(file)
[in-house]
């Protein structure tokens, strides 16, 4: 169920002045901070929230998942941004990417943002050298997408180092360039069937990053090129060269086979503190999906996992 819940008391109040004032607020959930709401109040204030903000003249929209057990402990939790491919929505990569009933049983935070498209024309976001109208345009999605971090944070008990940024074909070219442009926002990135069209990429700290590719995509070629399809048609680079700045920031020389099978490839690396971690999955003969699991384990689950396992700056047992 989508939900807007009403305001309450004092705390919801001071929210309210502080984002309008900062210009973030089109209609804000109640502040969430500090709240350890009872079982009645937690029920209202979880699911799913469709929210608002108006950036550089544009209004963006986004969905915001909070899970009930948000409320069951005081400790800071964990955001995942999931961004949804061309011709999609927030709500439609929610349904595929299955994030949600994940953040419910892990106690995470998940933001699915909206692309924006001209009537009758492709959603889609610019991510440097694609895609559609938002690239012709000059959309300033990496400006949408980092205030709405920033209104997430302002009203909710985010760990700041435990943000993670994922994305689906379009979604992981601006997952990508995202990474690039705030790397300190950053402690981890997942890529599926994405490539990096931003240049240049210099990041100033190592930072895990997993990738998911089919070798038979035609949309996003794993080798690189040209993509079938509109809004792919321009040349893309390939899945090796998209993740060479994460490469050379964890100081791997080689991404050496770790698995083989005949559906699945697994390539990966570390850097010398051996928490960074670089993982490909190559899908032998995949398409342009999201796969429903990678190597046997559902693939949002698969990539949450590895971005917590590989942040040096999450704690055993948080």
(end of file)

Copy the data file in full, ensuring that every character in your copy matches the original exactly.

[in-house]
């Protein structure tokens, strides 16, 4: 169920002045901070929230998942941004990417943002050298997408180092360039069937990053090129060269086979503190999906996992 819940008391109040004032607020959930709401109040204030903000003249929209057990402990939790491919929505990569009933049983935070498209024309976001109208345009999605971090944070008990940024074909070219442009926002990135069209990429700290590719995509070629399809048609680079700045920031020389099978490839690396971690999955003969699991384990689950396992700056047992 989508939900807007009403305001309450004092705390919801001071929210309210502080984002309008900062210009973030089109209609804000109640502040969430500090709240350890009872079982009645937690029920209202979880699911799913469709929210608002108006950036550089544009209004963006986004969905915001909070899970009930948000409320069951005081400790800071964990955001995942999931961004949804061309011709999609927030709500439609929610349904595929299955994030949600994940953040419910892990106690995470998940933001699915909206692309924006001209009537009758492709959603889609610019991510440097694609895609559609938002690239012709000059959309300033990496400006949408980092205030709405920033209104997430302002009203909710985010760990700041435990943000993670994922994305689906379009979604992981601006997952990508995202990474690039705030790397300190950053402690981890997942890529599926994405490539990096931003240049240049210099990041100033190592930072895990997993990738998911089919070798038979035609949309996003794993080798690189040209993509079938509109809004792919321009040349893309390939899945090796998209993740060479994460490469050379964890100081791997080689991404050496770790698995083989005949559906699945697994390539990966570390850097010398051996928490960074670089993982490909190559899908032998995949398409342009999201796969429903990678190597046997559902693939949002698969990539949450590895971005917590590989942040040096999450704690055993948080």